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|Title:||Influence of primary and secondary air supply on gaseous emissions from a small-scale staged solid biomass fuel combustor|
van Eyk, P.
|Citation:||Energy and Fuels, 2018; 32(4):4212-4220|
|Publisher:||American Chemical Society|
|Thomas Kirch, Cristian H. Birzer, Philip J. van Eyk, and Paul R. Medwell|
|Abstract:||The emissions from traditional biomass combustion systems for cooking and heating are, globally, the main cause for premature mortality as a result of air pollution. A staged combustion process that separates the thermochemical conversion of the solid fuel and the combustion of the released products offers potential to reduce harmful emissions for solid fuel combustion and could, therefore, help mitigate the issue. In the present study, the fundamental combustion behavior of a small-scale staged combustor was investigated, with a focus on an independent systematic analysis of relevant parameters. Natural and forced draft conditions as well as a combination of both were tested. The relative location of primary to secondary air was also varied. When lighting the fuel, higher air flows lead to faster ignition and lower emissions. A steady-state combustion phase is achieved when gasification products are burned with secondary air, which occurs mainly while the solid fuel is being pyrolyzed. After the steady-state phase, char remains as the solid pyrolysis product. Gasification of the remaining char was found to release great amounts of CO, which are emitted from the combustor, in the case of natural draft secondary air (SA). With higher air flows of forced SA, an exceptionally high nominal combustion efficiency [NCE = XCO2/(XCO + XCO2)] can be achieved in the steady-state phase. Forced SA flows cause a longer duration of the steady-state phase from the combustion of raw biomass gasification products into the combustion of char gasification products. This extension leads to a significant reduction of emissions of incomplete combustion. Additionally, smaller distances between the SA inlet and the fuel stack caused lower emissions of incomplete combustion. The combination of forced draft primary air and natural draft SA presented worse combustor performance than under natural draft conditions.|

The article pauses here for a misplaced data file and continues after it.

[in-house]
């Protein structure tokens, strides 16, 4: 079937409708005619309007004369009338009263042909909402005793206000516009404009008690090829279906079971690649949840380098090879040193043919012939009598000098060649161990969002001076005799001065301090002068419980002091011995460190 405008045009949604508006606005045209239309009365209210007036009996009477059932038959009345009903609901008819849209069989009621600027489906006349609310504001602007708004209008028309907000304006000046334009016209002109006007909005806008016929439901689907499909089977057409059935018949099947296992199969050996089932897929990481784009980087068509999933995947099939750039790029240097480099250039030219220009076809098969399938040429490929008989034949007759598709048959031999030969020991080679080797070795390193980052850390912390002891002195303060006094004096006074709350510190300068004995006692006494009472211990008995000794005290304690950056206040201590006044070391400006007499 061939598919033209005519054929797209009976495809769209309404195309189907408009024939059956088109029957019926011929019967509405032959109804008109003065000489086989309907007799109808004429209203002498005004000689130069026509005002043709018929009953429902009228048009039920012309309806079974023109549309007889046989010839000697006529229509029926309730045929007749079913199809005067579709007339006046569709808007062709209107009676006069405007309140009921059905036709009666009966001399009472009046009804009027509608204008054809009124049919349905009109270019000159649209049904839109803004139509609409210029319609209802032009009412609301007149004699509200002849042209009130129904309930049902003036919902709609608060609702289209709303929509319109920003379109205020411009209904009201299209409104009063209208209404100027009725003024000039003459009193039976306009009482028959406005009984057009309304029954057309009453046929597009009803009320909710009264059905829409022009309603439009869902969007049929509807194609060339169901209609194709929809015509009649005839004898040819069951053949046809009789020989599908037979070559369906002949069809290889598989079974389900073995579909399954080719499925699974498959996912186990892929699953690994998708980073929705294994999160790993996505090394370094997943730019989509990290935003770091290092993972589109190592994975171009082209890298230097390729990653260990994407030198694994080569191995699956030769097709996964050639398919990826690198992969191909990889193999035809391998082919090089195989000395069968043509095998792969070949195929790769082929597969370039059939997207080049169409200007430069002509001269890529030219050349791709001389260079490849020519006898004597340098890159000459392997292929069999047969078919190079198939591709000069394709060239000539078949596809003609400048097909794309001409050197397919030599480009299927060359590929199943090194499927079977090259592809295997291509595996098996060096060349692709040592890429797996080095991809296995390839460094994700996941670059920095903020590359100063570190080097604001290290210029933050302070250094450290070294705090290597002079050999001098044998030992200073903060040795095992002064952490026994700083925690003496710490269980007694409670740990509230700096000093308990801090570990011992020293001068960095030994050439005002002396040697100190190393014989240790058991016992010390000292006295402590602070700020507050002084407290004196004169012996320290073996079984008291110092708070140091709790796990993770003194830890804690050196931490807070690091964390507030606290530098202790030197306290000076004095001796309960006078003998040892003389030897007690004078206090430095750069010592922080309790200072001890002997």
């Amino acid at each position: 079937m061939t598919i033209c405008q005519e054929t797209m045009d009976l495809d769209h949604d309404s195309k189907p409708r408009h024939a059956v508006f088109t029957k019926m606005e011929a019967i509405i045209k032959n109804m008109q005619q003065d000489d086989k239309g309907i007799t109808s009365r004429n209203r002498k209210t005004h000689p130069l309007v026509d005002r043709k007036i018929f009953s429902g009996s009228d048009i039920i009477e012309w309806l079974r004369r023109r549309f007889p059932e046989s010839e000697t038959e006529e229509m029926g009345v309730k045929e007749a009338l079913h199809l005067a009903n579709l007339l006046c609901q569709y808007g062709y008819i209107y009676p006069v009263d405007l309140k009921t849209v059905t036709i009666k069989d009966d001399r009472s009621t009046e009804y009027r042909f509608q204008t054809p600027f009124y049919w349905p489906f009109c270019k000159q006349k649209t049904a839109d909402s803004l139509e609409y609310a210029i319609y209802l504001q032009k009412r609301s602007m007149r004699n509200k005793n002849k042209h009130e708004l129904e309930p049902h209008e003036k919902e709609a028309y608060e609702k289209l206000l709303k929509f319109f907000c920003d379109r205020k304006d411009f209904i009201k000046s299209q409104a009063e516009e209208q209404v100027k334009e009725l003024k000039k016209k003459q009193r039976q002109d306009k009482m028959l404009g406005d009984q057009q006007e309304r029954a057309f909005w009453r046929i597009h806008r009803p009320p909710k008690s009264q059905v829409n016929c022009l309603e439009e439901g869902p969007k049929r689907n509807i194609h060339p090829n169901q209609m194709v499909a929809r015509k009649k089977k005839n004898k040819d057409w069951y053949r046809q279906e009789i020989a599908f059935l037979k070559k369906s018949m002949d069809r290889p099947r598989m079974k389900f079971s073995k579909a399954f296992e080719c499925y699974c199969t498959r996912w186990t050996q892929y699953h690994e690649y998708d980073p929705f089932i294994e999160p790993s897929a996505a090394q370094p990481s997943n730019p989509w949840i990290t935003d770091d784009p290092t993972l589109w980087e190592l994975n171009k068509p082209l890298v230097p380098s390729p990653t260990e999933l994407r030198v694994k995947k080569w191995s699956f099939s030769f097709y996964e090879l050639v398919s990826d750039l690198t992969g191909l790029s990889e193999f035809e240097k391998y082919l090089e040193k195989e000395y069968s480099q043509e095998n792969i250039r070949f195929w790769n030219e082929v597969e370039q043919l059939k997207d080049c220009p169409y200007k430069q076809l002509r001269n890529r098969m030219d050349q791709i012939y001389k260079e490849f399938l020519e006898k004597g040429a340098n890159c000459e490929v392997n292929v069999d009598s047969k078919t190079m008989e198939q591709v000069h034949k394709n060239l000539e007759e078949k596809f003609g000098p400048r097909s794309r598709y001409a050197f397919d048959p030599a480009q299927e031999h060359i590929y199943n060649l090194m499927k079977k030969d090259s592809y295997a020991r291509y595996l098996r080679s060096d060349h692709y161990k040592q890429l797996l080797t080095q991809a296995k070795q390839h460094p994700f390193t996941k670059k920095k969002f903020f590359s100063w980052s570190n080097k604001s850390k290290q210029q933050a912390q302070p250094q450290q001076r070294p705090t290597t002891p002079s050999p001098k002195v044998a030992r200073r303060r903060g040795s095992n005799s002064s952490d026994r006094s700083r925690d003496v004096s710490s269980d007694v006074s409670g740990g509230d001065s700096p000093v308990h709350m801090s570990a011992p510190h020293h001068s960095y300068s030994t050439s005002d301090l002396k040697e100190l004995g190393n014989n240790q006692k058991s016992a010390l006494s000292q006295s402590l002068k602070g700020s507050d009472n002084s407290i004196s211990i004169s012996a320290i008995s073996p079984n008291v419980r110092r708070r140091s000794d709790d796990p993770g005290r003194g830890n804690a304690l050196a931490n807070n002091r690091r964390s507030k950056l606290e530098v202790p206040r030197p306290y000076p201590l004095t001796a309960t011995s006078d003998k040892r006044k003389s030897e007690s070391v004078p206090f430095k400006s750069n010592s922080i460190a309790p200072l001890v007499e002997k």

|Rights:||© 2017 American Chemical Society|
|Appears in Collections:||Mechanical Engineering publications|
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